But amidst all this chatter, lacking is a good analysis of the history of the relevant history of partisanship in Supreme Court nominations. How effective is it? Has one party used these tactics more than the other? What rights does the president really have? Is the system working?
The Constitution says rather little on the Supreme Court, but it says enough to settle one of those questions: the president “shall nominate, and by and with the Advice and Consent of the Senate, shall appoint . . . Judges of the Supreme Court.” In short, Obama has the right to nominate all he wants, but nobody can get on the court without a successful Senate confirmation vote. The idea that Senate Republicans are violating their purported Constitutional principles by opposing any Obama nomination is bunk. So is the idea that an outgoing president can’t nominate in his final year in office, as is the idea that it’s wrong for a protracted vacancy to exist on the Court. The Constitution makes no stipulation as to the number of justices the court must have.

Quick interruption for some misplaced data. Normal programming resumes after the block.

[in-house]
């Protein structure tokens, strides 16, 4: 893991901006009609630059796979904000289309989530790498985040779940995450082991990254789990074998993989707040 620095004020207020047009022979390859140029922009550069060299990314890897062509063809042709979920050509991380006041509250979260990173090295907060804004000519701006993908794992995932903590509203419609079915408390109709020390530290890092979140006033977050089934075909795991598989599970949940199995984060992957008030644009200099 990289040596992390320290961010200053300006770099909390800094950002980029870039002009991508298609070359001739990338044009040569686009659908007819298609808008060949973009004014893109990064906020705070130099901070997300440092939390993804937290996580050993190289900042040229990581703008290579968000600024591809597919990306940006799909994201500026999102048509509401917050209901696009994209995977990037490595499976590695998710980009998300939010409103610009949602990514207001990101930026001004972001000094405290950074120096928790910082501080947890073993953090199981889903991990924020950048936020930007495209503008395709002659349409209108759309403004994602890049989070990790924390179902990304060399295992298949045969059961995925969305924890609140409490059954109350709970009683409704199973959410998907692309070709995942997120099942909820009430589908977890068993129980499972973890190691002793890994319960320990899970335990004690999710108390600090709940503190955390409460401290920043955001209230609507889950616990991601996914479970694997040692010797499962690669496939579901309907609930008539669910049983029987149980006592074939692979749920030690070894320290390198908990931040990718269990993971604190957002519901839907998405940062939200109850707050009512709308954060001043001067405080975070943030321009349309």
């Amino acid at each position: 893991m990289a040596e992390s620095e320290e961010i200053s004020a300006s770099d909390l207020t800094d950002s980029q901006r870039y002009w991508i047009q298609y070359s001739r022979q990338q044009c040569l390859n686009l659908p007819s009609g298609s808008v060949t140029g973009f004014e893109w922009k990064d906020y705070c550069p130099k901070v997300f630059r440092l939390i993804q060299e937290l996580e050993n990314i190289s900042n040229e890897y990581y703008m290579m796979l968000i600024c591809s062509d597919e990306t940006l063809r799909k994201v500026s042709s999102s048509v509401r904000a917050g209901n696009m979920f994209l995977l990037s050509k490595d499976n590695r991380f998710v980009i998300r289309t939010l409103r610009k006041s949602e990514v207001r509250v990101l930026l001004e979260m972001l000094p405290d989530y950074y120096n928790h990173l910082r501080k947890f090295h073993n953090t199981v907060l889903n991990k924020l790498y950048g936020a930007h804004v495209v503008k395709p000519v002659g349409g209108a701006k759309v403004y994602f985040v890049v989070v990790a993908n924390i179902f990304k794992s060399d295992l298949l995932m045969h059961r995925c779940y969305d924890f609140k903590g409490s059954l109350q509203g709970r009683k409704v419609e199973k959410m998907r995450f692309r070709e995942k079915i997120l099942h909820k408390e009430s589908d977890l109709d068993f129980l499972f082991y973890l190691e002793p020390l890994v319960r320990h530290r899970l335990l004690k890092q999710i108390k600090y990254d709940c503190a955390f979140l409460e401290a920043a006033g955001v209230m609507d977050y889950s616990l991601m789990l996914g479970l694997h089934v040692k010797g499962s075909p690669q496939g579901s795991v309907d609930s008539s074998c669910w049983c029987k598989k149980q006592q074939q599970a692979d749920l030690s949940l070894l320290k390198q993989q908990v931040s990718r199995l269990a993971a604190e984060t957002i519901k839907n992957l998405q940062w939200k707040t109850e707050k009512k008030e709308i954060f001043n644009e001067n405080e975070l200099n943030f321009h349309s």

The record is similarly clear that neither party has a monopoly on Supreme Court obstructionism. In fact, the way the cards have fallen, the Democrats happen to have, on paper, a worse record. But this is only a reflection of circumstance; Democrats have frequently held the Senate when Republican presidents had vacancies to fill. In contrast, this is the first time since 1888 (well before American politics assumed its current contours) that a Democrat has had to fill a vacancy while the Republicans controlled the Senate. In principles, the parties are identical. Both are willing to do whatever it takes to influence a key Supreme Court appointment.
And this makes sense. For people my age, the appointment of a liberal justice in place of Scalia would be the most significant moment in American politics of our lifetimes. Just think back about some of the 5-4 decisions of recent years:
Bush v. Gore
District of Columbia v. Heller
Citizens United v. Federal Election Commission